Is there an underwater data center

The servers work better under the sea.

More than half of the world's population lives somewhere by the sea - or at least no further than 200 kilometers from the coast. Sinking data centers in the ocean near coastal cities therefore makes a lot of sense. Data lines between data centers and users would be shortened, which speeds up data transport. The cool water below sea level also enables very energy-efficient data center designs that do not depend on a cooling water supply. Microsoft's Natick [1] project puts these benefits into practice. The feasibility of underwater data centers that can be operated with renewable offshore energy is being tested. They could be used specifically to enable better local access to cloud-based resources - which in turn will support the Microsoft Azure business.

 

People and corrosion damage IT

In fact, there are problems with the operation of conventional data centers on land that do not arise underwater. Corrosion from oxygen and moisture is far less likely to occur in a water- and gas-tight environment with tight temperature control. The consequence:

The underwater data center has only one eighth the failure rate of a data center on the mainland, which is clearly better. And the high reliability of the servers means that the few that fail prematurely can simply be switched off.

After the cylinder with the 864 servers appeared, air samples were first collected for analysis at Microsoft's headquarters in Redmond, Washington. The cylinder had been filled with dry nitrogen for operation. The next step is to investigate how gases released from cables and other devices have changed the operating environment of computers. The research team believes that the nitrogen atmosphere, which is less corrosive than oxygen, but also the lack of people carelessly handling the components are the main reasons that the servers on the ocean floor run more reliably.

 

Operated with wind and solar energy

One hundred percent of electricity in the Orkney Islands is generated from wind and solar (and other experimental energy technologies). This power supply, which is classified as unreliable by most land-based data centers, has proven itself very well, say the Microsoft researchers. This enables scenarios such as the combination of an underwater data center with an offshore wind farm. Even with weak winds, there will in all likelihood be enough electricity for a data center. If not, a power line could be bundled with the fiber optic cabling. Another advantage of such underwater data centers is that the system could theoretically even be relocated to another location in times of high demand.

 

A data center that doesn't need cooling water

Project Natick proves that data centers can be operated and kept cool without consuming valuable drinking water resources. Natick 2 does not use any water. In comparison, a conventional land-based data center uses 4.8 liters of water per kilowatt hour, according to Microsoft. That corresponds to a long-term requirement of millions of hectoliters of cooling water. (The calculations for the current energy requirements of all global data centers assume at least 200 billion kilowatt hours. [2]) Conventional data centers are performing more and more and use more and more electricity - and thus more water. In many regions of the world, including those near the coast, the water requirements for next-generation data centers cannot be met. So the fact that Microsoft's underwater data center doesn't need water is hugely important.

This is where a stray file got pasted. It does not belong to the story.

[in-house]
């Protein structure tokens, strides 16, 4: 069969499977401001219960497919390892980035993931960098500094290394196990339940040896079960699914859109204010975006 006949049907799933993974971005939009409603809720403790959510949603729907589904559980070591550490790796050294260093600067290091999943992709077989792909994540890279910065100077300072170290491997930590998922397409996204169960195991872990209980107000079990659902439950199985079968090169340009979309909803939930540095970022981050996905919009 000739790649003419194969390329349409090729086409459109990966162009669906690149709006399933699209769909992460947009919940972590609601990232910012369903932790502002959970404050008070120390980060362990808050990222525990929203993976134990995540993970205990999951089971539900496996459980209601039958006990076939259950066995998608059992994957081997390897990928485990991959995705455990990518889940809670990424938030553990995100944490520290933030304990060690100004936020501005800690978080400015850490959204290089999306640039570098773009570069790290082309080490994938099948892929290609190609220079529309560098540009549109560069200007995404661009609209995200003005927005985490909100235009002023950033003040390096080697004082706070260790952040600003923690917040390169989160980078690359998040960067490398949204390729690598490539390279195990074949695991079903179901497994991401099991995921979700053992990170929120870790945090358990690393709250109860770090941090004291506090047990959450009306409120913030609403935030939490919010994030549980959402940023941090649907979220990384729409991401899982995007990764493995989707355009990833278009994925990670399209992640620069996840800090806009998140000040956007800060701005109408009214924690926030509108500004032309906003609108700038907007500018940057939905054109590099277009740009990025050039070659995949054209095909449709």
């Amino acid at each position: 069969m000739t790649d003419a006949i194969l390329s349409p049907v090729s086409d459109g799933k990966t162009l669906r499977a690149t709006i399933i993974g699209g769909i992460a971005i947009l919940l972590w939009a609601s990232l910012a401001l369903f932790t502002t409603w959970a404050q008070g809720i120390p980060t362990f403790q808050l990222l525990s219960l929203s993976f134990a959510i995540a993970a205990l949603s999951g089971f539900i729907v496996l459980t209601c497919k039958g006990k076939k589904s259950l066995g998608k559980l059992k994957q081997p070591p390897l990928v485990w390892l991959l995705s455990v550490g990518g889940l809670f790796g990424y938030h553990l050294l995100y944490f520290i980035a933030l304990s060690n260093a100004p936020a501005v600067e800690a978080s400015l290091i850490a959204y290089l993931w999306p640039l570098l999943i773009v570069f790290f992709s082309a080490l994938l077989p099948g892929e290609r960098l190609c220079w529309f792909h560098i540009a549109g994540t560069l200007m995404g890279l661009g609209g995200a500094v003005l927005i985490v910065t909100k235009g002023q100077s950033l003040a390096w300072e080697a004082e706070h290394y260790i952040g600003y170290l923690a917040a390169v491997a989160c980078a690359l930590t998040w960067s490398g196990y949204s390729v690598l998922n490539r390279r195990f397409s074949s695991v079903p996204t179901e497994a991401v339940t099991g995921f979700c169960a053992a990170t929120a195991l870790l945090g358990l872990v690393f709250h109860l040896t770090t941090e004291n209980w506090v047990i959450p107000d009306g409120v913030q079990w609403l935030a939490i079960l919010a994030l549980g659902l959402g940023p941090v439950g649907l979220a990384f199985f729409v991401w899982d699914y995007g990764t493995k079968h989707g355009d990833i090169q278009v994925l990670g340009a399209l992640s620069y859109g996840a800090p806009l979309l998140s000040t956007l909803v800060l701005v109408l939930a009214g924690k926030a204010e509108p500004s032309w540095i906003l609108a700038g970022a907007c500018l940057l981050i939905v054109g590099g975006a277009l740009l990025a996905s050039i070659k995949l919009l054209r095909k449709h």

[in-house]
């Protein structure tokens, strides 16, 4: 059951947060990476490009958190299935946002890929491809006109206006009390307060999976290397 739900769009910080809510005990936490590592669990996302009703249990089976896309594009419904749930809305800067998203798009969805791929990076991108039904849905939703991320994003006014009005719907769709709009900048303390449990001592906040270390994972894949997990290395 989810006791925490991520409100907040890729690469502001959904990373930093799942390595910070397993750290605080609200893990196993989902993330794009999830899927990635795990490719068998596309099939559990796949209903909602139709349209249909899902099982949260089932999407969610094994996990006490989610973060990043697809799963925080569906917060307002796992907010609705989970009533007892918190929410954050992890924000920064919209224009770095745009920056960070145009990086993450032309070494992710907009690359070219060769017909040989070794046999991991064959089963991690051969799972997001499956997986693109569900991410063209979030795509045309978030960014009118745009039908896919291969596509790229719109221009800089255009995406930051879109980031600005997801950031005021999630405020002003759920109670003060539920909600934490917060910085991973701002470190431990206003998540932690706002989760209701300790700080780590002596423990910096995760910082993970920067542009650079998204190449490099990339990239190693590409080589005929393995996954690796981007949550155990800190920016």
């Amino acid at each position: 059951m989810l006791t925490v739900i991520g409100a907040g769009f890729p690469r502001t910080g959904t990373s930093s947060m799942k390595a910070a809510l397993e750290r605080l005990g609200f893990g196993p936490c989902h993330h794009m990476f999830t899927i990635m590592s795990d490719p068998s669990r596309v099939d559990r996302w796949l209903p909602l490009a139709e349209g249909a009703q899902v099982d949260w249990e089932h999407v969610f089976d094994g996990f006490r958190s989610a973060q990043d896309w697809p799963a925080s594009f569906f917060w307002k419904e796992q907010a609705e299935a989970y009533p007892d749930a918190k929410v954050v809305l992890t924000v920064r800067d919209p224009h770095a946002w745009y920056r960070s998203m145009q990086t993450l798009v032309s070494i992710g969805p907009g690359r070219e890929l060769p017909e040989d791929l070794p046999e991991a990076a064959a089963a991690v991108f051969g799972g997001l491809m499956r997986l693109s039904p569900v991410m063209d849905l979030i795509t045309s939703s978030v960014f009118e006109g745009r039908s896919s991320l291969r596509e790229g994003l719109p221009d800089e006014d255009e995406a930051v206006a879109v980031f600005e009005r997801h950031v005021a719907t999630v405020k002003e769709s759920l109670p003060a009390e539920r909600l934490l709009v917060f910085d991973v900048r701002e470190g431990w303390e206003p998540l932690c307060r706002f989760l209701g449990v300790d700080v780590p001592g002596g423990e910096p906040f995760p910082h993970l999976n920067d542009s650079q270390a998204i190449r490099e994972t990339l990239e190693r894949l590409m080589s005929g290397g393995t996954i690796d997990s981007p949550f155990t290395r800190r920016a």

Twelve cylinders for an Azure mini-region

Microsoft is already planning to enlarge the existing project in order to enable it to operate the entire range of Azure cloud services. To do this, around twelve cylinders with almost 900 servers each would have to be assembled. These would be mounted on a grid structure [3]. The whole system would then be around 100 meters long. Twelve such cylinders have a computing capacity of around five megawatts. According to Microsoft, this is sufficient to operate a mini-Azure region. As people move from generic cloud computing to cloud and edge computing, they see an increasing need to have smaller data centers close to customers instead of having huge data centers in the middle of nowhere, argues Microsoft.

UMB AG offers extensive cloud services. Our cloud specialists also ensure that the services from the mighty Azure cloud reach you - regardless of where the data center is located. Our services give you more time for your core business. You can expect an efficient team as well as well-established partnerships with manufacturers and distributors. Contact us if you want to know more about the Microsoft Azure cloud offer.

 

[1] https://news.microsoft.com/innovation-stories/project-natick-underwater-datacenter/

[2] https://www.datacenter-insider.de/verschlingen-rechenzentren-die-weltweit-stromproduktion-a-811445/

[3] https://www.servethehome.com/microsoft-project-natick-gen-3-undersea-azure-az/